Tags:


Apollo XIII converted to Imax
March 23, 2002 5:50 AM   Subscribe

Apollo XIII converted to Imax, to be followed by other standard films, only bigger. Good choice. I want to see Contact. What do you want to see, or does Imax make you dizzy?
posted by Zootoon (56 comments total)

 
Toynbee ideas in
Kubrick's 2001 resurrect
dead on planet Jupiter
posted by BentPenguin at 6:26 AM on March 23, 2002


Oh, Apollo 13...it's not the best first movie they could have chosen, but it's good enough for me. Guess I'll be heading to my local IMAX theatre...
posted by Spinderella56 at 6:44 AM on March 23, 2002


If they could work out the 3-d effects, 1953's "House of Wax" with Vincent Price.
posted by mischief at 6:59 AM on March 23, 2002


2001
the first Star Wars movie
Close Encounters
Scanners (okay, ew)
Sound of Music
Wizard of Oz
Gone with the Wind
The Abyss

Geek alert.
posted by ebarker at 7:11 AM on March 23, 2002


It's kinda crap, but Innerspace seems somehow right for this. I'd also like to see Princess Mononoke and Top Gun.
posted by kahboom at 7:30 AM on March 23, 2002


I'm interested in seeing this. IMAX films are shot in a certain way--emphasizing scenery and avoiding closeups-- so as not to scare the fuck out of the audience with, say, a 30-foot nose hair.

I'm not sure the result of converting mainstream films to IMAX will be at all pretty.
posted by frykitty at 7:33 AM on March 23, 2002


North by Northwest or Vertigo.
posted by eyeballkid at 7:35 AM on March 23, 2002


Howard the Duck!
posted by o2b at 7:35 AM on March 23, 2002


Behind the Green Door.
posted by Tacodog at 7:44 AM on March 23, 2002


Blair Witch, just to see if motion sickness can actually kill people in an audience.
posted by Nothing at 8:04 AM on March 23, 2002


Seriously though, Matrix and Fifth element would be cool, as well as Contact, and I'd love to see 2001 in IMAX format. I think it would be really great if they did some old silent films: Metropolis, Passion of Joan of Arc.

Also: Aguirre, the Wrath of God would be cool.
posted by Nothing at 8:15 AM on March 23, 2002


The Rocky Horror Picture Show.
Just to give people another excuse to see it again.
posted by jonmc at 8:27 AM on March 23, 2002


Who needs an excuse to see The Rocky Horror Picture Show? Midnight shows abound across the contry.
posted by bjgeiger at 8:39 AM on March 23, 2002


true bj, but just imagine the beauty of Tim Curry singing "Sweet Transvestite" in full blown IMAX, not to mention those lips coming at ya...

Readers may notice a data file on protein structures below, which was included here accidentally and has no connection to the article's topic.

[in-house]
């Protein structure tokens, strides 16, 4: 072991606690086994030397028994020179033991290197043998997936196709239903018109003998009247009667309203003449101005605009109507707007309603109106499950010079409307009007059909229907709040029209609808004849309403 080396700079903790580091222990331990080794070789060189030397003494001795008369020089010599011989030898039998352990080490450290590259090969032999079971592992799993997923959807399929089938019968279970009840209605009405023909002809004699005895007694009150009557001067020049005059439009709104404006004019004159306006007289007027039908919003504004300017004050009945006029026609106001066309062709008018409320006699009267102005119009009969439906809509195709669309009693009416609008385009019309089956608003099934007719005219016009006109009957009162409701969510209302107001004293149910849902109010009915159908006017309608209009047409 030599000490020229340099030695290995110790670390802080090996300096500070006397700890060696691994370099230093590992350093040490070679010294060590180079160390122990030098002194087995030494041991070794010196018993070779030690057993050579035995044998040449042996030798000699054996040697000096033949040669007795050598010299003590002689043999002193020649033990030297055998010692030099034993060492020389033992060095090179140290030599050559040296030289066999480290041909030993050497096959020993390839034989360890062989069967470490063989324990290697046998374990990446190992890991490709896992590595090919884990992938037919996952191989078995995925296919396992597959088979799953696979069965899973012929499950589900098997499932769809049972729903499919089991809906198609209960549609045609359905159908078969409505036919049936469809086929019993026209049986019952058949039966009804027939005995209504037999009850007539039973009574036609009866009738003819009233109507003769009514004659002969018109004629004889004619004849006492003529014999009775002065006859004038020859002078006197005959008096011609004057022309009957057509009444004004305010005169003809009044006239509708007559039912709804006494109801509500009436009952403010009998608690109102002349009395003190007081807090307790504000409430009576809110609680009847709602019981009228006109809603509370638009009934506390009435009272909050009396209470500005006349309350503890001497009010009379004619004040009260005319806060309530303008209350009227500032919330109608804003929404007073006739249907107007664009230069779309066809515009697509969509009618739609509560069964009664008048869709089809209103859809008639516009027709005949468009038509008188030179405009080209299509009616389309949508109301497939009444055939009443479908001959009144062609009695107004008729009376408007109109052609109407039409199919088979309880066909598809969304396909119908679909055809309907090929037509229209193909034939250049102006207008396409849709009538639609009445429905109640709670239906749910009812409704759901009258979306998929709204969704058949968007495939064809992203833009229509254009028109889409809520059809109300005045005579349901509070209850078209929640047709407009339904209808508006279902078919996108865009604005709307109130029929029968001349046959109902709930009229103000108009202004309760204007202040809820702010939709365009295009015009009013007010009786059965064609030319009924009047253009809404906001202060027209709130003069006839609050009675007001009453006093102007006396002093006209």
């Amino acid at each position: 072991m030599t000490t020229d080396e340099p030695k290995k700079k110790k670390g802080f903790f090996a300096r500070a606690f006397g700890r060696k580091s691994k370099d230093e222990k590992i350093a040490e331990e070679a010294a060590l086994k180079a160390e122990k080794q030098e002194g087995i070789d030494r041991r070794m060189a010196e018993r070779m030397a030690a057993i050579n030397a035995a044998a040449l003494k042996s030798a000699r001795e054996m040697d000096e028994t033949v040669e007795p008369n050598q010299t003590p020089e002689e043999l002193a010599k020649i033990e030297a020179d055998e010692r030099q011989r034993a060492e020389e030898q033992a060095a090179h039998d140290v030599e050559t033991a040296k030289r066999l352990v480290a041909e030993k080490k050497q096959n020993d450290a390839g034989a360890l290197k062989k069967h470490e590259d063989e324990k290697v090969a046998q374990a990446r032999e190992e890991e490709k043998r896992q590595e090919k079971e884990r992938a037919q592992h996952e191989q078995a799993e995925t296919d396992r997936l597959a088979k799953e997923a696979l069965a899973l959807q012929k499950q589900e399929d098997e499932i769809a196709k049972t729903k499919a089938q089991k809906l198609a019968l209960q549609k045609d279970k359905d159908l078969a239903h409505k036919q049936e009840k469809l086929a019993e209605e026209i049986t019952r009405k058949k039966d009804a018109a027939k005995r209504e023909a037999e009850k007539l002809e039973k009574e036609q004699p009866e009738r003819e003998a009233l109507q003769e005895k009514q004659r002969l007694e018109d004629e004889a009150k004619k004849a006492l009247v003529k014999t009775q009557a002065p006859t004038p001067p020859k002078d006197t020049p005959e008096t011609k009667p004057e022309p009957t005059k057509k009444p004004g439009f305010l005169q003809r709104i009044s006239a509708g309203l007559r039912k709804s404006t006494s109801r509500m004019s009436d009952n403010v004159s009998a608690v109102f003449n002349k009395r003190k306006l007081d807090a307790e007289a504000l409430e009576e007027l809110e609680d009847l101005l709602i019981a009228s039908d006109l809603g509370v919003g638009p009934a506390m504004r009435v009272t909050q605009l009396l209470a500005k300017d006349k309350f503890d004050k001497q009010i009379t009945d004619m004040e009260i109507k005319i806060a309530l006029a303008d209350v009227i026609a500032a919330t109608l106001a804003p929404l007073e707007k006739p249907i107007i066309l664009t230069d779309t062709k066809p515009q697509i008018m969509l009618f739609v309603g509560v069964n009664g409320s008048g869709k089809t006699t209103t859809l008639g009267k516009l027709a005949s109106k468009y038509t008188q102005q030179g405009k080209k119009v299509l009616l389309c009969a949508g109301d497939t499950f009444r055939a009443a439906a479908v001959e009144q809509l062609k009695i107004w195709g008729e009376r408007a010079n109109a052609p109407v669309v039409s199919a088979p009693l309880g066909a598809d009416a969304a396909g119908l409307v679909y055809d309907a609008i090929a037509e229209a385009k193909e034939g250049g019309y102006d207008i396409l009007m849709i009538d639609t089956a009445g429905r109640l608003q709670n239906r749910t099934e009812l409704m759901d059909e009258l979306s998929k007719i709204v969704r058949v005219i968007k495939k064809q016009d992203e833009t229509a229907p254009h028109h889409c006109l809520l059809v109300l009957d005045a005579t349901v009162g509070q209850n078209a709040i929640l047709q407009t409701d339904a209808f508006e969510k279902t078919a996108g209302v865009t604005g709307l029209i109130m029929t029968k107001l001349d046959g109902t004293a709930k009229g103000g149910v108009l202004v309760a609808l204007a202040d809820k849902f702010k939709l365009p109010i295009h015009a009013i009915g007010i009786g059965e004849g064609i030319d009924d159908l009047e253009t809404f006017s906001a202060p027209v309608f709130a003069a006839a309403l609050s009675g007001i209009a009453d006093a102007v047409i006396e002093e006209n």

posted by jonmc at 8:43 AM on March 23, 2002


I vote for The Matrix too, but you know Jurassic Park in IMAX would scale the dinos to their normal height... in most cases.
posted by riffola at 9:09 AM on March 23, 2002


Wouldn't IMAX-projected standard film just look very, very grainy and flickery?
posted by five fresh fish at 9:24 AM on March 23, 2002


I would also like to see the Matrix, but I would just geek-out if Tron was in IMAX.
posted by mkelley at 9:28 AM on March 23, 2002


Tron
posted by Mick at 9:36 AM on March 23, 2002


2001: A Space Odyssey.
posted by andrewraff at 10:26 AM on March 23, 2002


Lawrence of Arabia
posted by Voyageman at 10:38 AM on March 23, 2002


Wouldn't IMAX-projected standard film just look very, very grainy and flickery?
According to the article they've spent 5 years on the resolution and sound problems. Great suggestions everyone. Wow. Lawrence of Arabia. Can't you just imagine that long shot of Omar Sharif appearing out of the haze?
posted by Zootoon at 11:19 AM on March 23, 2002


I really want to see The Beatle's Yellow Submarine in IMAX. That would be a great "trip."

I'd also like to see Baraka, because that movie is simply awesome.

…And any James Cameron flick. Whatever happened to that Mars IMAX feature he was producing?
posted by Down10 at 12:05 PM on March 23, 2002


Bachelor Party
posted by aaron at 12:12 PM on March 23, 2002


Freddy Got Fingered.
posted by billman at 12:32 PM on March 23, 2002


Aaron is a real Tom Hanks fan. He also wanted to mention Turner and Hootch, but was afraid of overdoing it.
posted by frykitty at 12:53 PM on March 23, 2002


No, I hated that fucking dog. I last thing I want is to see him three stories tall.
posted by aaron at 1:03 PM on March 23, 2002


Didn't the dog drool a lot? Ew! I bet that would clear the theatre.
posted by frykitty at 1:45 PM on March 23, 2002


kooyanisquatsi
posted by crunchland at 2:13 PM on March 23, 2002


Electric Dreams
Adventures in Babysitting
St Elmo's Fire
Mallrats
Crush Groove
posted by feelinglistless at 2:15 PM on March 23, 2002


dude! electric dreams! that's the film I was trying to explain to someone recently where the guy fries his motherboard and somehow it becomes artificially intelligent and romances his neighbor. phil oakey and giorgio morodor did the music ("good times, bad times"). i just couldn't think of the name. sweet!
posted by eyeballkid at 2:27 PM on March 23, 2002


ditto on Koyaanisqatsi
posted by billder at 2:28 PM on March 23, 2002


After a run in with the local IMAX it was a common place to lean in at a strange angle stretching out your fingers at another's eyeball. When sitting you'd hear someone whisper from left ear to right, "S-T-E-R-E-O". Ah.. In other words, IMAX was a technology preview taken too far.